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History comes alive

Olympic Games showcase 10 Athens sites not to be missed

Posted: Monday August 16, 2004 6:36AM; Updated: Saturday September 4, 2004 3:57PM
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By Matthew Loving, Special to SI.com

  The Acropolis
The ruins of the Parthenon shine atop the Acropolis hill.
Scott Barbour/Getty Images

As the Olympic Games return to their birthplace, the classic city opens up to its guests like a living history book. Fresh from extensive pre-Olympic renovations, Athens' monuments pay homage to one of the Western world's first and greatest civilizations. Here are 10 sites that should not be missed:

The Acropolis

Here, at the highest point of the city, perches the crown jewel of Greece. Its temples reign over the city, making it easy to understand why its high, stone walls provided a refuge for royalty and religion. Climbing up to the Propylaia entrance transports the visitor back to the Golden Age of Athens. From the Temple of Athena Nike to the Parthenon, visitors discover the ruins of the most influential buildings in Western architecture.

National Archaeological Museum

This museum is among the most important archaeological museums in Greece and has one of the richest collections of Greek art in the world. Its collections are representative of all the cultures that flourished throughout Greek history.

The Agora

  Leonidas Kokkas
Leonidas Kokkas carries the Olympic torch by the Agora.
Milos Bicanski/Getty images

Just at the foot of the Acropolis, the Agora area served as the commercial, political and social heart of the city for over a thousand years. Among its buildings and temples once walked great philosophers and statesmen. The restored Stoa Attalos building, originally a second-century BC shopping mall, houses a fascinating museum of historical objects painting a portrait of daily life in ancient Greece.

Museum of Cycladic Art

Opened in 1986, this modern museum contains one of the most important collections of Cycladic art in the world. The striking simplicity of the Cycladic figurines on display has inspired generations, including famous artists and sculptors such as Picasso and Modigliani.

Benaki Museum

This museum was once the home of the wealthy Benakis family. Arranged by historical period, the collection spans 5,000 years of paintings, jewelry, costumes and other Greek artwork. Greece's oldest private museum dates back to 1926.

Tower of the Winds

  A detail of the Tower of the Winds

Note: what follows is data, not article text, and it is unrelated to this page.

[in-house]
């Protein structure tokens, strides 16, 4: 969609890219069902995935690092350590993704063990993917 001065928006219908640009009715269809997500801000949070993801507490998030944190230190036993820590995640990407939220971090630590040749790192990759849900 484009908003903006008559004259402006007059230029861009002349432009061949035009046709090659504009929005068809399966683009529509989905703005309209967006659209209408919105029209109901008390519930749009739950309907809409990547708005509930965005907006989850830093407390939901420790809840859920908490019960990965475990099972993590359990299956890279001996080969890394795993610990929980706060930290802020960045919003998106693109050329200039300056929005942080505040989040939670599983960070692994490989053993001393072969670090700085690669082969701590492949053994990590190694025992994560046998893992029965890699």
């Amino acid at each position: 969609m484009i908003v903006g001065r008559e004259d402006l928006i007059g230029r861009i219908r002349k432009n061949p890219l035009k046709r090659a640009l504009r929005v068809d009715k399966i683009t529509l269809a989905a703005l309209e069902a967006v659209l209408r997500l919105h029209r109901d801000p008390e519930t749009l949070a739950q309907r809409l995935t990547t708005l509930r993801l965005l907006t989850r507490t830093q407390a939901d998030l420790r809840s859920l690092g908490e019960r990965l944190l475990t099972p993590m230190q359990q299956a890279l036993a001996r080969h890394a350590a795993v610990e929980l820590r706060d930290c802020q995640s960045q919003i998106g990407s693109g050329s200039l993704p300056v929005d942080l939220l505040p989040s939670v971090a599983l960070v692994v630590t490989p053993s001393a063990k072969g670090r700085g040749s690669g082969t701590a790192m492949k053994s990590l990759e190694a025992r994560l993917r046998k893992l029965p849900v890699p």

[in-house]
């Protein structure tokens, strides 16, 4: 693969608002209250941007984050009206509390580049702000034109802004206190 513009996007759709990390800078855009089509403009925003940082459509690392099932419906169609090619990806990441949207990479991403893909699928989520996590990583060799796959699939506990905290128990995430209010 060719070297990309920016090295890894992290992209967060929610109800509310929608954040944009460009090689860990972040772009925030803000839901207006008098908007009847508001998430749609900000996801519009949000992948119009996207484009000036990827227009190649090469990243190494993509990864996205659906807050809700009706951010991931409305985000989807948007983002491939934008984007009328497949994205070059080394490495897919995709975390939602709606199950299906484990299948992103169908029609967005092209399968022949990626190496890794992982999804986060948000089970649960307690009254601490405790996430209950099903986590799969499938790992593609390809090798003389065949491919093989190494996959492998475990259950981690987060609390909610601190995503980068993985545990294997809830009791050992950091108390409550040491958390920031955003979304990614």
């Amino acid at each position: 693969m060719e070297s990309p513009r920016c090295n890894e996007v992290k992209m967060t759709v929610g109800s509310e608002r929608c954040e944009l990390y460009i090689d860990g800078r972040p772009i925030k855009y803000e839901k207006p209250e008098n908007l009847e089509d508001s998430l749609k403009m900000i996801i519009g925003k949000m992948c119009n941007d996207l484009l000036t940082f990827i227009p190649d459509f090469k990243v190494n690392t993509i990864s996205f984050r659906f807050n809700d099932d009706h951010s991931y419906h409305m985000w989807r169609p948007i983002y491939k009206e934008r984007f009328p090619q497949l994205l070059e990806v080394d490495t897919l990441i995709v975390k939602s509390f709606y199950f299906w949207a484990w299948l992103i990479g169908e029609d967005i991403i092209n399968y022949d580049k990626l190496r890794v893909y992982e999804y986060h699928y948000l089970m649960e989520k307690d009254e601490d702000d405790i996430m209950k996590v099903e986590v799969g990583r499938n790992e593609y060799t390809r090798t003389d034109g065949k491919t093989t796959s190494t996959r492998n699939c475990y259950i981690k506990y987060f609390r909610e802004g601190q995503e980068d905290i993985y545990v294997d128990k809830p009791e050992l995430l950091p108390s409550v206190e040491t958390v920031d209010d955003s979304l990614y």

A detail at the Tower of the Winds.
Scott Barbour/Getty Images

Set within the ruins of the Agora, this marble tower was constructed in the second century by an astronomer and was principally used as a weather vane and water clock. Its name is derived by the external friezes that adorn the tops of the tower, personifying the eight winds. In the middle ages, Athenians falsely believed this tower had served as either the school or prison of Socrates.

Kerameikos

This ancient cemetery filled with sculpture and historic funeral relics was the final resting place for many of Athens' most prominent citizens. The statues and reliefs along the Street of Tombs date from the fourth century B.C. and demonstrate the dignified beauty common to Greek funerary art.

Byzantine Museum

Housed in an elegant Florentine-style manor, this lavish home was converted into a museum in the 1930s. On display are mosaics, icons, frescoes and ecclesiastical silverware spanning more than 1,500 years. Many of the rooms in the museum were cleverly created from fragments of lost Byzantine churches.

Temple of Olympian Zeus

  Temple of Zeus
The women's road race passes by an arch in front of the Temple of Zeus.
Donald Miralle/Getty Images

This temple is the largest in Greece. Although the building was begun in the sixth century BC, it took 650 years to complete. Begun by the tyrant Peisistratos to gain public favor, it was the Roman emperor Hadrian who eventually dedicated the finished product to Zeus Olympios. The original shrine contained a giant gold and ivory likeness of the chief of the gods.

Filopappos Hill

From this high summit on the southern end of the city, views of the adjacent Acropolis are spectacular. The ancient Greeks called this area the Hill of Muses or Museion. The Greek name refers to the hill's famous inhabitant, Musaeus, a disciple of Orpheus.

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